Chronic pain is another area that’s a source of significant morbidity for patients, leading to a high amount of use for healthcare resources. Its treatment often involves a variety of procedures and can lead to long-term narcotic addiction. Interesting areas that are being explored for the management of chronic pain include immersive experiences with virtual reality (VR). AI could help here, too.
One example of that is neurostimulation, a powerful tool that’s already being used to treat chronic pain, anxious depression, overactive bladder and more by sending electrical pulses to areas of the brain linked to each condition. Despite the technology’s proven success, it only works if the correct areas of the brain are stimulated, which is often easier said than done. To provide a map showing the way forward, the Mayo Clinic and Google Research’s Brain Team are developing a new type of artificial intelligence algorithm to chart out the neural connections spanning each region of the brain.
Using a technique dubbed “basis profile curve identification”, the algorithm goes deeper than traditional methods to see the interactions between different parts of the brain. Their findings show that this new type of algorithm may help us to understand which brain regions directly interact with one another, which in turn may help guide the placement of electrodes for stimulation devices to treat network brain diseases. As new technology emerges, this type of algorithm may help us to better treat patients with epilepsy, movement disorders like Parkinson’s disease and psychiatric illnesses like obsessive compulsive disorder and depression.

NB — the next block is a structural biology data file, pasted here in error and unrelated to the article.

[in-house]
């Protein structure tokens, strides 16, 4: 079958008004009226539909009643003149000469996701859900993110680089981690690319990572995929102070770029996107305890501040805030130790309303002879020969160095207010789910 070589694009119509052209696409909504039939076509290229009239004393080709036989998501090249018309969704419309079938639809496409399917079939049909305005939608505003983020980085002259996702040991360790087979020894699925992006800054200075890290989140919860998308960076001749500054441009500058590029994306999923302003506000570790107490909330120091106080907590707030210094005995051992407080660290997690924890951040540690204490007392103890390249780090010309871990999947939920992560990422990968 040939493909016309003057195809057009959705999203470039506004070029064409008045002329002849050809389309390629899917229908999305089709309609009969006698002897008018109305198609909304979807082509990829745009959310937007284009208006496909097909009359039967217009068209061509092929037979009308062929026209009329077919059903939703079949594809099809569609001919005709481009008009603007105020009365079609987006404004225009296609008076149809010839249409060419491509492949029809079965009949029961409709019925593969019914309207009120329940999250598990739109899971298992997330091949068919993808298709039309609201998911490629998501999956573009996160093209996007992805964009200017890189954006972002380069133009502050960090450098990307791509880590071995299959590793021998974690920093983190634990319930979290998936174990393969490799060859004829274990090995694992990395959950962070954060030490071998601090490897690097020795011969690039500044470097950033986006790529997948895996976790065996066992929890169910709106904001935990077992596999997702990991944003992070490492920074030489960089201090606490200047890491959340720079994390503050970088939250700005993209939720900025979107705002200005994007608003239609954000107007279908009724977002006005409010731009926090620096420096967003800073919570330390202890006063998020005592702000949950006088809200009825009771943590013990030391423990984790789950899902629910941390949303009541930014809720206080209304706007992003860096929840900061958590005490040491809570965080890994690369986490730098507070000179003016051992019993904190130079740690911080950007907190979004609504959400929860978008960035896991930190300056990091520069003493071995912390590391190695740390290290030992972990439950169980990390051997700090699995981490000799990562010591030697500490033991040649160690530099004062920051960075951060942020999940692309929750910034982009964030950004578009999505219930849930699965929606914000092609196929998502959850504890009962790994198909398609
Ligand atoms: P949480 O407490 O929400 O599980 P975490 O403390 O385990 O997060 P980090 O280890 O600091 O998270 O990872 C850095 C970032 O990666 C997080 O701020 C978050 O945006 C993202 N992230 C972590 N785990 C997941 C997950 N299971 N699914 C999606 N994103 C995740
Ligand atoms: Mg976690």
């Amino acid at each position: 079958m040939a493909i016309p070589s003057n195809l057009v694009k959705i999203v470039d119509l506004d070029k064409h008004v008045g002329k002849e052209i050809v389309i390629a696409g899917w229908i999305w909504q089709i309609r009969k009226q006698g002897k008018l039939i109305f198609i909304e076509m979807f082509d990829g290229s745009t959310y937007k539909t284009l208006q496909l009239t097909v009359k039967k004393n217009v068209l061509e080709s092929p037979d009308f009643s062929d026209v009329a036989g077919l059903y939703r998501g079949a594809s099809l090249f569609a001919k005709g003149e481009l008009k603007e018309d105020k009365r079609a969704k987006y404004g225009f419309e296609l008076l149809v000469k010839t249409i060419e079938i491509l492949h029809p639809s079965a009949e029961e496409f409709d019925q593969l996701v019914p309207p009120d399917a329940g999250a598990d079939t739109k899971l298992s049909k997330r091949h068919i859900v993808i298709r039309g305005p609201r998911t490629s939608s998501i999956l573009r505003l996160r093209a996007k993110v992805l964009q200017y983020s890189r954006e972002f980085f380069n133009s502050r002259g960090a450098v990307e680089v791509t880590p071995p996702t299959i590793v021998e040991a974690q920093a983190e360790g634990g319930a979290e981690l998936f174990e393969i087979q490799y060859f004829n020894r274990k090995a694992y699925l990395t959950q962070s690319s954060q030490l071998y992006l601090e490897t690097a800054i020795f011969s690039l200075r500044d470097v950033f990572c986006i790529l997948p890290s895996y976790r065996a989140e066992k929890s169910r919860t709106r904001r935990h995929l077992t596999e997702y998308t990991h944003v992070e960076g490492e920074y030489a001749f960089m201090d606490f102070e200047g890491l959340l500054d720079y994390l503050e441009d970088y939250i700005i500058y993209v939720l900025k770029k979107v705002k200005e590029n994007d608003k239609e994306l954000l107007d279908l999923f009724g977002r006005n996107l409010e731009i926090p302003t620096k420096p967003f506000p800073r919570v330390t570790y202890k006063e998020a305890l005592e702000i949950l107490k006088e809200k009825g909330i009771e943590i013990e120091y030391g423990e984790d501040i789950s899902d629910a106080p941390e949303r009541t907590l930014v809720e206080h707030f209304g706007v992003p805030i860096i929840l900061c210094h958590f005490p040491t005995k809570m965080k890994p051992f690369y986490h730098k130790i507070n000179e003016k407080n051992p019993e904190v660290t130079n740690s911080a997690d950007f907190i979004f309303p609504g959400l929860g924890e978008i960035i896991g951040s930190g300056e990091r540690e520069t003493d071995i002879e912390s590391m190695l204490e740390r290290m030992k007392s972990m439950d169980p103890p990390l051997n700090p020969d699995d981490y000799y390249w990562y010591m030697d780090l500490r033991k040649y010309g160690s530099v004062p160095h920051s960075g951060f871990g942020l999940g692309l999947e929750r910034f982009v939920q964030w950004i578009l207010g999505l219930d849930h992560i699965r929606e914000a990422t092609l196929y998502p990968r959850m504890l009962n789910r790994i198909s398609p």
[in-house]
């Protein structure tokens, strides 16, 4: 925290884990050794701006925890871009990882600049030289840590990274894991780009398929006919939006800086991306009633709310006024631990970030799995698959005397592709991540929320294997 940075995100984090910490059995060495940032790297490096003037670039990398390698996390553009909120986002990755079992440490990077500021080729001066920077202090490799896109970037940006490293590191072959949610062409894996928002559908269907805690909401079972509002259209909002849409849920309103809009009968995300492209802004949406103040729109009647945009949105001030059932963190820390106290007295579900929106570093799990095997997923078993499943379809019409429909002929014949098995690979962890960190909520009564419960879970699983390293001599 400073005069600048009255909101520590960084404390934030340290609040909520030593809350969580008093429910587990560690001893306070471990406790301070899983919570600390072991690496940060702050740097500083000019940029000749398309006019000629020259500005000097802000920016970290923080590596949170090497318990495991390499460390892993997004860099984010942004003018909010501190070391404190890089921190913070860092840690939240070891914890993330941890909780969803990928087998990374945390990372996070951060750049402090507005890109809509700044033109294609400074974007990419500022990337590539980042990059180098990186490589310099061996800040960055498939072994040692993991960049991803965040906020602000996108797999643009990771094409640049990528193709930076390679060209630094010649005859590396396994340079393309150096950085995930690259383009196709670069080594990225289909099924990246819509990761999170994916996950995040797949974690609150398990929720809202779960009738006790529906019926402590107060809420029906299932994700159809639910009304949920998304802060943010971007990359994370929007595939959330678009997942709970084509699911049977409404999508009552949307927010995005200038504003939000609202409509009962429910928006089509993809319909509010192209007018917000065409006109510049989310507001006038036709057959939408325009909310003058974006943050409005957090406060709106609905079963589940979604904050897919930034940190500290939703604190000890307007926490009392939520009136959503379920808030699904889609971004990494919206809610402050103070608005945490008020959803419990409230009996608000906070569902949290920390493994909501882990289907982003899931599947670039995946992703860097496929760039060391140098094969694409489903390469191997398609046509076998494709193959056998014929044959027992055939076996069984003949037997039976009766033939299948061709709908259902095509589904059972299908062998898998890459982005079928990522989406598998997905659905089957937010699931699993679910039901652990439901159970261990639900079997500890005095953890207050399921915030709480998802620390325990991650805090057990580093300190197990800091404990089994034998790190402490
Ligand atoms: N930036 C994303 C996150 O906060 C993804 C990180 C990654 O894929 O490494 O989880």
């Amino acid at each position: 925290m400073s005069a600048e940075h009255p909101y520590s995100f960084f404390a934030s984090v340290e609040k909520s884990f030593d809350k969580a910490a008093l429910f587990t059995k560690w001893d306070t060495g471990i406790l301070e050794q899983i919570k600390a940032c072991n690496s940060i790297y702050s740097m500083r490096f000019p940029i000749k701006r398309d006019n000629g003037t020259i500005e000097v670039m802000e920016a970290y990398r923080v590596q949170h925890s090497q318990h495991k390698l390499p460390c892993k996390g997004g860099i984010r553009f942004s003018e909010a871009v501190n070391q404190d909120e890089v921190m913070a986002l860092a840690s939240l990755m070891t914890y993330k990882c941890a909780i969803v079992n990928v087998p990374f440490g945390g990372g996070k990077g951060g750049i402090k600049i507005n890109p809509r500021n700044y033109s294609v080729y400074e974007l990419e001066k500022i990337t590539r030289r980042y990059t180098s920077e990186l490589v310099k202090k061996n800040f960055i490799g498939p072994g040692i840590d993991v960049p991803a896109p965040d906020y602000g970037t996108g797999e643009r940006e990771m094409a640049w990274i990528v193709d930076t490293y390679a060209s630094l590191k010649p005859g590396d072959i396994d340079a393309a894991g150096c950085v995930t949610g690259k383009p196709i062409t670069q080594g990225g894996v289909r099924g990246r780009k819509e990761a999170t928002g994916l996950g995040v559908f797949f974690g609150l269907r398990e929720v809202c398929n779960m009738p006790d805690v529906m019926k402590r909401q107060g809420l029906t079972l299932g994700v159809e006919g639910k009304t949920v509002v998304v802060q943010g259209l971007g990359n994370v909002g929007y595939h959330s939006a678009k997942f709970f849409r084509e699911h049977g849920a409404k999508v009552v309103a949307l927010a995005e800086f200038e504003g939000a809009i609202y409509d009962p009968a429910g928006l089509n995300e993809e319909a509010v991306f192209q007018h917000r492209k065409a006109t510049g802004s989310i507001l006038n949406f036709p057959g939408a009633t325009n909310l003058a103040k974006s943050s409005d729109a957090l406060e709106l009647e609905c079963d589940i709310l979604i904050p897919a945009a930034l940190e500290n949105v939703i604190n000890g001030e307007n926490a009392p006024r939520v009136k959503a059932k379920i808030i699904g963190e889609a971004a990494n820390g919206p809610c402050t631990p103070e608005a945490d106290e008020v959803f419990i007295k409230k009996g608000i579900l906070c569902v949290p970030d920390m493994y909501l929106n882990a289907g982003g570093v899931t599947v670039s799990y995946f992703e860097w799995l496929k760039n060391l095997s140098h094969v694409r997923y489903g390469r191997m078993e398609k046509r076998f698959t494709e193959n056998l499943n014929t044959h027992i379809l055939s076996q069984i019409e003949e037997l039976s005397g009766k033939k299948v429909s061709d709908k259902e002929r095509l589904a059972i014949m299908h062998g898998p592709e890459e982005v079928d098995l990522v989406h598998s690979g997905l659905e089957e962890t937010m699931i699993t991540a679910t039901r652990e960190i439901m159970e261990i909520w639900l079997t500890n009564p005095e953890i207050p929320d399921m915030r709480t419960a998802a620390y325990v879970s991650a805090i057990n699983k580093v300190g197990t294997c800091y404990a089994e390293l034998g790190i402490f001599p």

One of the main causes of chronic pain is musculoskeletal issues, such as back pain, joint pain and injuries from long-term repetitive movements as part of one’s job or in athletic activities. As well as managing the pain from these conditions, we also need to manage the underlying issues. That typically involves physical therapy, injections and surgery. In most cases, the management of these conditions starts with physical or occupational therapy, which is done in-person by the patient going to a facility and working with a therapist. AI has shown some promise at being able to facilitate this remotely. Using computer vision to analyze movements and then providing feedback based on any identified problems, AI can enable remote physical therapy with the assistance of an AI-based therapist.
Kaia health, a German startup, has developed an AI-enabled digital therapist that is, by many measures, as good as a human. One trial, which involved 552 exercises by osteoarthritis patients, found that human therapists agreed with the corrections suggested by Kaia’s app as often as they agreed with corrections suggested by other human therapists. In clinical trials, patients with back pain who used the app improved more than those who got in-person physiotherapy. Making people with injuries bend and twist carries some risks, but Kaia’s app is just as safe as working with a human expert. Less than 0.1% of nearly 140,000 app users reported adverse events.
Hinge Health delivers a digital care program to manage chronic back and joint pain. The company focuses on employee recovery programs for large enterprises and has over 100 corporate customers. Its platform uses sensors to collect real-time insights about a patient’s progress and, based on those insights, it can build a recovery program including exercise therapy, health coaching and education. It acquired computer vision technology provider Wrench to further develop its AI-enabled offering for remote physical therapy.